So, the COVID-19 response seems to be tainted by a confusing lack of transparency. Hopefully, future data will be more coherent, detailed and easy to interpret.
Would a COVID-19 marker help?
To answer the growing need for increased transparency when it comes to the COVID-19 response, the European Union is considering the idea of a COVID-19 marker in the Development Assistance Committee’s (DAC) reporting system of the Organisation for Economic Co-operation and Development (OECD).
The Council conclusions proposing the marker welcome a ‘joint monitoring system, in line with OECD-DAC guidance and including a possible COVID-19 marker, to ensure accountability and transparency in the use of resources mobilised and allocated’ under Team Europe. According to DEVCO Director-General Koen Doens, a marker would:
“not only creat[e] transparency on let’s say the EU donors, but […] in a broader club of development finance providers.”
For instance, the DAC markers on gender- or climate change-related expenditures allow to track spending for priorities across projects, irrespective of under which sector or purpose projects have been recorded in the DAC system. Without the markers, these contributions would go unnoticed. A similar marker for COVID-19 response would improve transparency and visibility of these resources. But is the marker the right means to achieve such a good end? Not really.
The bureaucratic hurdles to get the marker established and consistently used risk to take too much time, potentially years, and energy. By the time an agreement is reached, and data are published following the 18-months DAC publication schedule, they risk to be outdated. The International Aid Transparency Initiative (IATI) has published guidelines for COVID-19 reporting already two months ago, in conversation with the World Health Organization, the UN Office for the Coordination of Humanitarian Affairs (UNOCHA)’s Centre for Humanitarian Data and Financial Tracking Service (FTS) and its data community.
The marker could provide useful information for donors’ accountability, a rightful preoccupation of many organisations, but it would not serve the purpose of timely monitoring – essential in such a rapidly evolving crisis, where needs suddenly emerge and evidence-based decisions need to be taken swiftly. Originally intended to track alignment to objectives, the use of markers to measure the scale of flows can lead to overestimation, for example in donors’ reporting of their aid spending on climate change.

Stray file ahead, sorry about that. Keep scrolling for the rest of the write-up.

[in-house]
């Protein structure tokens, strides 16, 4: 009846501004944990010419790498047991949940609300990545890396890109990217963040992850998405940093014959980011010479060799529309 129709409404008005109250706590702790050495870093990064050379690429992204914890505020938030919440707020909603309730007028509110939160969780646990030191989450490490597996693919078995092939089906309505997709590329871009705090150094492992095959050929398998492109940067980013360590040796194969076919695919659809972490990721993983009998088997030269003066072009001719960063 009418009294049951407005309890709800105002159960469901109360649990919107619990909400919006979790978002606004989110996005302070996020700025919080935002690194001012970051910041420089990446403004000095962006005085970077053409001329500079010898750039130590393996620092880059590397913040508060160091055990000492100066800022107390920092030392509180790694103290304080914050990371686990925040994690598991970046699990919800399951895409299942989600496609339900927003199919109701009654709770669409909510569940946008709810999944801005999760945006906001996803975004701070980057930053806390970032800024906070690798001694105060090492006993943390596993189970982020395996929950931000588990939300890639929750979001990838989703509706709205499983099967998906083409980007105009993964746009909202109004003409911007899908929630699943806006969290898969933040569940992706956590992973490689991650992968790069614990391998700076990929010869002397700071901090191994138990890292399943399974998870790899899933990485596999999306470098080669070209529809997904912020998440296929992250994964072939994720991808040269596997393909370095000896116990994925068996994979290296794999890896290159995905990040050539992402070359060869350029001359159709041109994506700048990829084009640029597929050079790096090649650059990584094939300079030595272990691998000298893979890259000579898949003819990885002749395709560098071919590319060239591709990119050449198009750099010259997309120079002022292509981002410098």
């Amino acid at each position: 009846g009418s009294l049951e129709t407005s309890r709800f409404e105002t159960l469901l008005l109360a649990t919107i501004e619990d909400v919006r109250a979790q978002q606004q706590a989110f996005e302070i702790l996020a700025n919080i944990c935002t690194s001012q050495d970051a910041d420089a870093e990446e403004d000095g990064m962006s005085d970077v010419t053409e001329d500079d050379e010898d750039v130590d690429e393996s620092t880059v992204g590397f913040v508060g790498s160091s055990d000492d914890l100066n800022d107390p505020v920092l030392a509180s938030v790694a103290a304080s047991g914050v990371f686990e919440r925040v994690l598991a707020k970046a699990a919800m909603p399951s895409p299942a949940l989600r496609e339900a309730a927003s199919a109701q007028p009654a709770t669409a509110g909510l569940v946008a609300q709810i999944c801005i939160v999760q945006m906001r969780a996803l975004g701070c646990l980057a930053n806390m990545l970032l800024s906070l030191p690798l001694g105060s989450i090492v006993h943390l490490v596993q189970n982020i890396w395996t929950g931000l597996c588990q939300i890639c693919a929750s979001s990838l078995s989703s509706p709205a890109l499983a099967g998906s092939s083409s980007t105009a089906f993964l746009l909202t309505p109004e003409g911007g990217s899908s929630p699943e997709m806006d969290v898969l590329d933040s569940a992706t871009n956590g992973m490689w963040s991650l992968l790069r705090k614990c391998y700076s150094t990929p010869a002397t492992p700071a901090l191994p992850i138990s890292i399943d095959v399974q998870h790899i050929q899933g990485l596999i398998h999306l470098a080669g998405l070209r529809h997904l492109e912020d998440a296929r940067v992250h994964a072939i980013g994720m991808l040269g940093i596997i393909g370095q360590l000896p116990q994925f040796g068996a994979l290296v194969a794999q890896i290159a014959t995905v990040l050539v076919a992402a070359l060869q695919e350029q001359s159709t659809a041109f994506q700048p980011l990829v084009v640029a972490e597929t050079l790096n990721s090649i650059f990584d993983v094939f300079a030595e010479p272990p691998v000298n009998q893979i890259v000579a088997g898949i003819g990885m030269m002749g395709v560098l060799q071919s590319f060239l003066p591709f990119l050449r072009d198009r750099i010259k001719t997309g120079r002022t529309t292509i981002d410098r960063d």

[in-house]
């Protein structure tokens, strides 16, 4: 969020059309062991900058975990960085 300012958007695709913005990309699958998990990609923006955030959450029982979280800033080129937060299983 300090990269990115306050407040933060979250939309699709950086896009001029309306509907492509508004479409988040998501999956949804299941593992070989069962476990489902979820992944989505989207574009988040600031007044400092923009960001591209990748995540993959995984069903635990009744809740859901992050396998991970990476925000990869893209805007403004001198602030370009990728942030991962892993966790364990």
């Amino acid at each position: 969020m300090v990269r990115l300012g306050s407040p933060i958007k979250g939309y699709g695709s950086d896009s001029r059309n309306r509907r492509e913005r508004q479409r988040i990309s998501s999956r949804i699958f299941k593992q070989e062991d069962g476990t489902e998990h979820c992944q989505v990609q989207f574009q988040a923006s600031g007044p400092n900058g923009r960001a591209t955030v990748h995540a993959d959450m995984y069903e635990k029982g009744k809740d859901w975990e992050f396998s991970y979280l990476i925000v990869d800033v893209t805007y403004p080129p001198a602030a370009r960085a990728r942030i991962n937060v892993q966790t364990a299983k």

Some might argue that it would probably make sense to agree on the parameters to report the emergency COVID-19 response in the DAC. But the UN OCHA Financial Tracking Service already provides an extremely useful service in tracking humanitarian funding in real-time from different sources, although it does have its limitations. Also, given the broad socio-economic consequences of the current pandemic, a COVID-19 marker would make little sense for the medium and longer-term recovery phases, as it might become all-encompassing, and risks becoming a simple labelling or re-branding exercise.
Besides, the response to this ever-changing crisis includes financing flows well beyond official development assistance. It is very unlikely that countries like India or China will report to the DAC system. The DAC would also miss sizable flows such as commercial flows, South-South cooperation or national responses of developing countries themselves.
A more sustainable approach to transparency
The COVID-19 crisis has unfolded in the midst of misinformation wars and diplomatic battles. In such an environment, more and better quality data are urgently needed. Efforts should focus on enhancing transparency, which starts with the capacity to collect and publicly release data,published in formats that allow for independent and timely use. There is no single system able to capture all flows, and no system to showcase outcomes. An all-encompassing system is unlikely to emerge any time soon. A full picture can only be achieved joining up data from different sources.
The development community is already working to strengthen national statistical systems and make the most out of a scattered, yet precious, landscape of data sources. Rather than promote a dedicated COVID-19 marker, whose establishment risks to defeat the purpose of its existence, the EU could put more weight behind initiatives such as IATI. Supporting local data ecosystems in developing countries is also fundamental to have a comprehensive picture of the response and its outcomes.
It is probably an unfashionable thought, but the COVID-19 pandemic shall pass. Looking into the future of a post-crisis world, the resulting legacy of better data, stronger national data systems and more integrated data sources will be much more valuable for transparency and accountability than a COVID-19 marker of limited use beyond the emergency phase.
The views are those of the authors and not necessarily those of ECDPM.